Meteorologists have cited El Nino, which is the warming of the waters in the central and eastern Pacific, as one of the reasons for the unprecedented rainfall over Tamil Nadu this season. The phenomenon is known to be negatively correlated to the summer, or south-west, monsoon and is one of the leading factors causing seasons of deficient summer rainfall and drought. But it is positively correlated to the winter, or north-east, monsoon that brings rain to the States of south India during the OND months. The five meteorological subdivisions of south India—Tamil Nadu, coastal Andhra Pradesh, Rayalaseema, Kerala and south interior Karnataka—receive about 30 per cent of their annual rainfall in this season. Tamil Nadu in particular receives nearly 50 per cent of its annual rainfall in OND.

This is one of the important reasons why the IMD forecast a significantly above normal rainfall this year when there is a very strong El Nino prevailing. The forecast (issued on October 16) was 111 per cent of the long-period average (LPA) for the southern peninsula and 112 per cent above the LPA for Tamil Nadu in particular. The LPA rainfall for Tamil Nadu for the base period 1951-2000 is 438.2 mm. Already, the total rainfall for Tamil Nadu from October 1 until December 4 is 592 mm (a 60 per cent excess over the LPA of 369 mm for the period up to December 4; Figure 4). The El Nino this year has been very intense, perhaps the strongest in recent history, with a sea surface temperature (SST) anomaly of nearly 3 °C in the central Pacific region called Nino 3.4, which is known to be strongly correlated to the monsoon regime over India (Figure 5). “Lower tropospheric sustained easterlies emanating from the El Nino stretch well across the Bay of Bengal, which lead to storms over the warm bay,” Krishnamurti said (Figure 6). “These storms form from what we call shear flow instabilities supported by organised convection. That was a storm that produced the heaviest rains on December 1 and 2 over Chennai,” he said.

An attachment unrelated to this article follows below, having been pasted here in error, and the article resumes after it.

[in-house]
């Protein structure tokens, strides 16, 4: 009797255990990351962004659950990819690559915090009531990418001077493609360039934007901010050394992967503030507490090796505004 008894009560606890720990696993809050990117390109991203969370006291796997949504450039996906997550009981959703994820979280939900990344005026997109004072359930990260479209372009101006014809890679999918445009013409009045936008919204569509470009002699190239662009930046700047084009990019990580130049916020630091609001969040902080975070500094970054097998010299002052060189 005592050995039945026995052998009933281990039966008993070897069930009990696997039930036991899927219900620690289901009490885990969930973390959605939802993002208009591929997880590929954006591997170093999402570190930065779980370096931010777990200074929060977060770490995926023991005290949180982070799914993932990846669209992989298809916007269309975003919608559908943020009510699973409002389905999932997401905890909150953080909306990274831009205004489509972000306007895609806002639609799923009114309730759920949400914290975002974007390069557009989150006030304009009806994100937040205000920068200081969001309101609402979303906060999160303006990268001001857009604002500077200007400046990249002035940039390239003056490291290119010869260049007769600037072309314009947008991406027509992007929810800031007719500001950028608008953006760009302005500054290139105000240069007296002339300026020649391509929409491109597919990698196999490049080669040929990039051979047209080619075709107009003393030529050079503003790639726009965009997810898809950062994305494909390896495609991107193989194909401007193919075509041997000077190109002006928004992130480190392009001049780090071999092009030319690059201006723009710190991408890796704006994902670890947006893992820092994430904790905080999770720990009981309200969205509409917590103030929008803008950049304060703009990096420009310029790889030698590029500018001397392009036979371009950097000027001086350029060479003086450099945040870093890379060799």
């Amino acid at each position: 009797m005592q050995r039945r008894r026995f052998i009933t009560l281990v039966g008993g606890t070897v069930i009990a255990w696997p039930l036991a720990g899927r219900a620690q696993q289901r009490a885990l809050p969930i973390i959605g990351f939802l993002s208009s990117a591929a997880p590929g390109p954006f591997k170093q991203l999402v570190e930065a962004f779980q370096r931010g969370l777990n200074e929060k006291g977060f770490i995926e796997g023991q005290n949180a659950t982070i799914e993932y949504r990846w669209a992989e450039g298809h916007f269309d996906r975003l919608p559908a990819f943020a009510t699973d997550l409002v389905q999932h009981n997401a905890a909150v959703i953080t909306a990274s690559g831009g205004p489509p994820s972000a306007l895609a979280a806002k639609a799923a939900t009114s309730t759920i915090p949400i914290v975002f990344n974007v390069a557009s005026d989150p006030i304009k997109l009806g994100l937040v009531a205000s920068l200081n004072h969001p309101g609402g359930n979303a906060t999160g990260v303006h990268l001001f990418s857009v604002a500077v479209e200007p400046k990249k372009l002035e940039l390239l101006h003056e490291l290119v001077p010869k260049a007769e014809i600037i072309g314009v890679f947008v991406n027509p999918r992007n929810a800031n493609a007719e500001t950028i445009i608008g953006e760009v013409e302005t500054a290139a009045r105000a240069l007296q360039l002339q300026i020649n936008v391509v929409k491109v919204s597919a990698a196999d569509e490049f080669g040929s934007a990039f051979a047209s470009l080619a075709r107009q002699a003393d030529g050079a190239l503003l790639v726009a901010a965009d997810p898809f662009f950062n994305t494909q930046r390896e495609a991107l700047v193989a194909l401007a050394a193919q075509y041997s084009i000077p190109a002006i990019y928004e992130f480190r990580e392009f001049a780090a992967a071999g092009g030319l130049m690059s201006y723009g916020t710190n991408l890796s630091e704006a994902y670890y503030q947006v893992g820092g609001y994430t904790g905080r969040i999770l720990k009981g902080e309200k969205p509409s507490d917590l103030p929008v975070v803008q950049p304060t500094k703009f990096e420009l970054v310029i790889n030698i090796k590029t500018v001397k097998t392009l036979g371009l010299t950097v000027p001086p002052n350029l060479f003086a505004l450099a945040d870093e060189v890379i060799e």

Chennai has received very heavy rainfall in normal years, El Nino years and La Nina (opposite of El Nino when there is a cold anomaly over the Pacific) years, and while 345 mm of rain is indeed huge, the rainfall that Chennai received on November 25, 1976, was much greater at 452.4 mm, which was a normal year. “El Nino is only one of the factors affecting rainfall during the north-east monsoon,” said S.R. Ramanan, Director, Area Cyclone Warning Centre at IMD (Chennai Division). “What really matters is the frequency, amplitude [the spatial extent] and intensity of the rain-causing weather systems that form within this large monsoon flow. This year, we have had systems forming one after the other in quick succession and it is the cumulative effect of that,” he added.